What Booze Ban?

Pioneer Square alcohol rules don't seem to have much effect.

Two and a half years after a so-called alcohol impact area was overlaid Pioneer Square, a new city report says the initiative has not met goals. The idea behind the ban on sale of inexpensive fortified wine and malt liquor at Pioneer Square stores is to keep homeless people from loading up on cheap booze and causing trouble on the streets.

"Pioneer Square continues to be a 'hot spot' for alcohol-related activity," says the report by the city's Department of Neighborhoods. It cites police and fire department response data. "It would appear the results are mixed, at best." The report comes four months after the Seattle City Council approved creating new AIAs, as they are called, in Belltown, Lower Queen Anne, parts of Capitol Hill, the Central District, and the University District. The new areas will go into effect following expected approval by the state Liquor Control Board. Oddly, the new report shows that incidents went down in parts of Belltown and much of Capitol Hill last year, well in advance of the forthcoming ban.

Seattle fire data on alcohol-related medical calls in Pioneer Square were up 30 percent since the ban went into effect in 2003, compared to the previous two years without the ban. A spokesman for Seattle Mayor Greg Nickels says that argues not for ditching the AIA but for more restrictions. "We're proposing a larger area for the alcohol impact area in Pioneer Square," says Marty McOmber.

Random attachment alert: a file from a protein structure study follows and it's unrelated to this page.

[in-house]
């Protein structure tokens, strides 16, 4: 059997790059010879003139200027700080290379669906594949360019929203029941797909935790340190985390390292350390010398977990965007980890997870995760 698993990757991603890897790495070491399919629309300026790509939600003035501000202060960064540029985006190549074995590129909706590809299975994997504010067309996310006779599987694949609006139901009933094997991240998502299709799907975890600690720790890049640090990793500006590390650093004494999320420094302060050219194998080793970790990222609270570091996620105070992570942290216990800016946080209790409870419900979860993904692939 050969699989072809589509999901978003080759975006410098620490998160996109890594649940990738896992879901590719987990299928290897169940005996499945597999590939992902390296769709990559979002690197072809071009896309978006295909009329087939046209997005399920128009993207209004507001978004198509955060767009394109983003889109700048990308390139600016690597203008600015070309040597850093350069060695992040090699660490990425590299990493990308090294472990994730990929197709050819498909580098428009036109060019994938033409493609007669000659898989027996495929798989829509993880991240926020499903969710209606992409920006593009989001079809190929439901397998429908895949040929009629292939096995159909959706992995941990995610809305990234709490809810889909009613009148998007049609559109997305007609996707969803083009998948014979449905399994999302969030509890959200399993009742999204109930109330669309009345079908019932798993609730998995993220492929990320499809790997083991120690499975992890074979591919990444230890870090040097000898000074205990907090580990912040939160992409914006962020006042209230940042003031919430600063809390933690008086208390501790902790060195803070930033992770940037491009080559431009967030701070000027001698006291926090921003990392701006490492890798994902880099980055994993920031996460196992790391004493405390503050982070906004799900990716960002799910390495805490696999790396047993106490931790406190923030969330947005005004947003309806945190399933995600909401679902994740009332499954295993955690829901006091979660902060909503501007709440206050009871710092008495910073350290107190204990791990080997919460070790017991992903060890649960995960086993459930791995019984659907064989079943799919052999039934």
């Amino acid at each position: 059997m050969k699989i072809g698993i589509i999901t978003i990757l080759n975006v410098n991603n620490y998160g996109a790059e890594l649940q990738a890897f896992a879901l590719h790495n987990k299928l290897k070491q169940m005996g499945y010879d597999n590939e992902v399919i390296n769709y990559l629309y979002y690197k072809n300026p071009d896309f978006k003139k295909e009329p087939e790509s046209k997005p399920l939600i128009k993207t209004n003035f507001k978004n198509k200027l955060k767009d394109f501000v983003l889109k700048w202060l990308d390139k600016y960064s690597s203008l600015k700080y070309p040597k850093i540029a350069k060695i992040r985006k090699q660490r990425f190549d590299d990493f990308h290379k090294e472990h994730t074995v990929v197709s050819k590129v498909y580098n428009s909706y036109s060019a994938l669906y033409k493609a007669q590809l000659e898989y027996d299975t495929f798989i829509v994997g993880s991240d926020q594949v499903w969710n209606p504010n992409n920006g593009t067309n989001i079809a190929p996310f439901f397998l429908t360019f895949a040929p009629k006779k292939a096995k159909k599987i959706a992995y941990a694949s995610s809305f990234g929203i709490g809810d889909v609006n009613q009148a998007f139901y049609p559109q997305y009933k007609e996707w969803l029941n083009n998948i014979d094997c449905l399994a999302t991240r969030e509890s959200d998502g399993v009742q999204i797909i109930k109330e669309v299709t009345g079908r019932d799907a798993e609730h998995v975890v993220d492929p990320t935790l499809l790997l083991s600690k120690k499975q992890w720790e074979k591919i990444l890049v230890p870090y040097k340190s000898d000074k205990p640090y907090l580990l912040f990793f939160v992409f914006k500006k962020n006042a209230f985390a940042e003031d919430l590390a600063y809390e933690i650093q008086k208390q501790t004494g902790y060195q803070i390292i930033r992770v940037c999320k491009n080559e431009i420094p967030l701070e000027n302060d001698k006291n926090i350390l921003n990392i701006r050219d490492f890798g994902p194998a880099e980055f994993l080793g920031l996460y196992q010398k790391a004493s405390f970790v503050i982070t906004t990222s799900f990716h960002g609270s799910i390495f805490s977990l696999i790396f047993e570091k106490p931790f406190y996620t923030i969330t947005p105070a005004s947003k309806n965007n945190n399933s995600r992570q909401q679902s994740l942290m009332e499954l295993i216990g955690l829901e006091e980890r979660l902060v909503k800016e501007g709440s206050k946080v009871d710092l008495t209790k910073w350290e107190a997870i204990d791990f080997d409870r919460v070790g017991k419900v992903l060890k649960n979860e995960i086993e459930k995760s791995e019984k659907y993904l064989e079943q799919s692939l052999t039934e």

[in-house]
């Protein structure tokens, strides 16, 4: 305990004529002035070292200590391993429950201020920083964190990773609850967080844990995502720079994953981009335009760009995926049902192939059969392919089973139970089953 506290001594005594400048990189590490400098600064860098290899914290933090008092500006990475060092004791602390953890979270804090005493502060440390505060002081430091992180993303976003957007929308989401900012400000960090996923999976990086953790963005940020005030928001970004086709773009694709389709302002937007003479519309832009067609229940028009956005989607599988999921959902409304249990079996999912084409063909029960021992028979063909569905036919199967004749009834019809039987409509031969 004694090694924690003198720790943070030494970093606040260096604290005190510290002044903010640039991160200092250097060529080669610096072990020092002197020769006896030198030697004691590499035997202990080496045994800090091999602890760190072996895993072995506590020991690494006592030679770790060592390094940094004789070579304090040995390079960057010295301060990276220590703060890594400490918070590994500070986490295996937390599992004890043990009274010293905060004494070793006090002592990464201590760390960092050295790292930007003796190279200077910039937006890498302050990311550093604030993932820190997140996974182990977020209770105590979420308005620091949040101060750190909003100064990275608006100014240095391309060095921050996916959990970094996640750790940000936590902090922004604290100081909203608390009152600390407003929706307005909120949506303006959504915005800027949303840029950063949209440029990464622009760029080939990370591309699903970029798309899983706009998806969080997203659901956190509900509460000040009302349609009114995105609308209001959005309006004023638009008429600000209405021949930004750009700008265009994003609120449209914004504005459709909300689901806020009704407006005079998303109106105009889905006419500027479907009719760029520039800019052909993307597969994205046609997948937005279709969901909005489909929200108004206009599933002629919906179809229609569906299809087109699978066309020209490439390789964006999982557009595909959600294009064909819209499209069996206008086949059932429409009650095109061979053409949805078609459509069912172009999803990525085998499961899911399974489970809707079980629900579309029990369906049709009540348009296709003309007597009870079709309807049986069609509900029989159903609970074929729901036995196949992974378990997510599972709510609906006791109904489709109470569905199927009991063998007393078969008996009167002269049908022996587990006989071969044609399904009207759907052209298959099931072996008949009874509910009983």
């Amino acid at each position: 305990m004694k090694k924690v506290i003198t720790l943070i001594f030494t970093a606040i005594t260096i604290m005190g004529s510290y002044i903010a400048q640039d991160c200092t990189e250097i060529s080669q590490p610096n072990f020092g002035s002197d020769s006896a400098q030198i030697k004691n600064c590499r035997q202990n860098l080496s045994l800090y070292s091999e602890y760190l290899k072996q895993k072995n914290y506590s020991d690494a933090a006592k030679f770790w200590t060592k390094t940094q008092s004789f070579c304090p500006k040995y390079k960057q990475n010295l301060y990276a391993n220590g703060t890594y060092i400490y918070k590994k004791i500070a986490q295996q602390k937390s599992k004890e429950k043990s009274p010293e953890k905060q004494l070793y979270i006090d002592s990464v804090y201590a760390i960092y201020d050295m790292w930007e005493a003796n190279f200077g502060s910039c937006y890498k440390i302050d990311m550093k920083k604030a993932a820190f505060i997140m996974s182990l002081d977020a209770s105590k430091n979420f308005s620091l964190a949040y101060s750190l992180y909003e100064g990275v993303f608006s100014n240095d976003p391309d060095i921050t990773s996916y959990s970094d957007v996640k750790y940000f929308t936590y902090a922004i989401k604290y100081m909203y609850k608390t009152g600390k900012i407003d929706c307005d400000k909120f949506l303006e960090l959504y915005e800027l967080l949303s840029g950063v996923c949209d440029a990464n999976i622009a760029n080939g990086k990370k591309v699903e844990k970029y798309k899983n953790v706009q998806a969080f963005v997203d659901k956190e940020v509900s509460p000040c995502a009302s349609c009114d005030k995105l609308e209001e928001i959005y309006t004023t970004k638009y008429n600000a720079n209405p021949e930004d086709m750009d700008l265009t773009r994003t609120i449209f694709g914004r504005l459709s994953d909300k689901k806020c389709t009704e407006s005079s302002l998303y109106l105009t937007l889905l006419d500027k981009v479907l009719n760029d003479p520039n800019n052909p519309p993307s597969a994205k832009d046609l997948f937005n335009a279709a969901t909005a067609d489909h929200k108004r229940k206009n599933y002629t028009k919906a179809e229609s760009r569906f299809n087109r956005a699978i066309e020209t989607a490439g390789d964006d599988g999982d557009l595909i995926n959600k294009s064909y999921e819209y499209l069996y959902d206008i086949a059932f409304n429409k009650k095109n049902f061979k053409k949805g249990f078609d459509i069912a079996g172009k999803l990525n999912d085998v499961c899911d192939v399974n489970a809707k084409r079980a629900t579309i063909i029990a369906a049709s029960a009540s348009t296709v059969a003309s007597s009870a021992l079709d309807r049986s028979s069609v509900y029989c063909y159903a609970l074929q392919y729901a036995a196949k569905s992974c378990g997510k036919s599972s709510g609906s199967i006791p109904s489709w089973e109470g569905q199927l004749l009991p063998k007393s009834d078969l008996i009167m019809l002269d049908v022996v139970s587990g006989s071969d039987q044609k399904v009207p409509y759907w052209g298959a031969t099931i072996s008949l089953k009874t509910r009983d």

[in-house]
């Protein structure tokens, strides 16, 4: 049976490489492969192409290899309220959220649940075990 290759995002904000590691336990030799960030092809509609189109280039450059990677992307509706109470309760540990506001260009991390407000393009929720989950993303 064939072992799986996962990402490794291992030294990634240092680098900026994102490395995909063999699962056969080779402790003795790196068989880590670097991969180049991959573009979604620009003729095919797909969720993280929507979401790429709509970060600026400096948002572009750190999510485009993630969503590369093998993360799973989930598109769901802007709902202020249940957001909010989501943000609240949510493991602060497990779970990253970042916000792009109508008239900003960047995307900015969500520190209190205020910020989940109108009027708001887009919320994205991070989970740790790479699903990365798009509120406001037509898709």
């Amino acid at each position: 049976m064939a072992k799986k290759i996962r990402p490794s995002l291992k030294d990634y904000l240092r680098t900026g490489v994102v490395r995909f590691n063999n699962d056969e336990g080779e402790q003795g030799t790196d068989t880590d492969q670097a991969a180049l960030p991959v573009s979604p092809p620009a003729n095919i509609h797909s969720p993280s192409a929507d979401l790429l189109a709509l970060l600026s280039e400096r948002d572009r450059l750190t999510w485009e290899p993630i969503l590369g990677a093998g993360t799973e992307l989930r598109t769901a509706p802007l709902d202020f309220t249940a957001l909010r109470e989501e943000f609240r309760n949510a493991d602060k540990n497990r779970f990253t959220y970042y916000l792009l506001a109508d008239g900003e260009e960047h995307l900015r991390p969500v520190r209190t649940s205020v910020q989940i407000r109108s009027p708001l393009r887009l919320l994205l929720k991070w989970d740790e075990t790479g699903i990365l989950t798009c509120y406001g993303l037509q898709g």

The mayor's office had no comment on decreased problems in other parts of townwhether that negates a need for AIAs in those areas. An AIA bans the sale of beers like Colt .45 and Schlitz Malt Liquor, as well as "wines" like Night Train. Citizens can still buy high-alcohol microbrews at stores in these neighborhoodsat much higher prices, of course.

"I don't think anyone expected the area alone to solve all the issues in Pioneer Square," says City Council member Tom Rassmussen, a supporter of the AIAs. "It's just one tool." Rassmussen says the city needs to focus more effort on drug and alcohol treatment for street drunks and on finding them housing somewhere other than the already-full shelter system.

The new report is at variance with an earlier city report that labeled the Pioneer Square experiment a success.

pdawdy@seattleweekly.com

 
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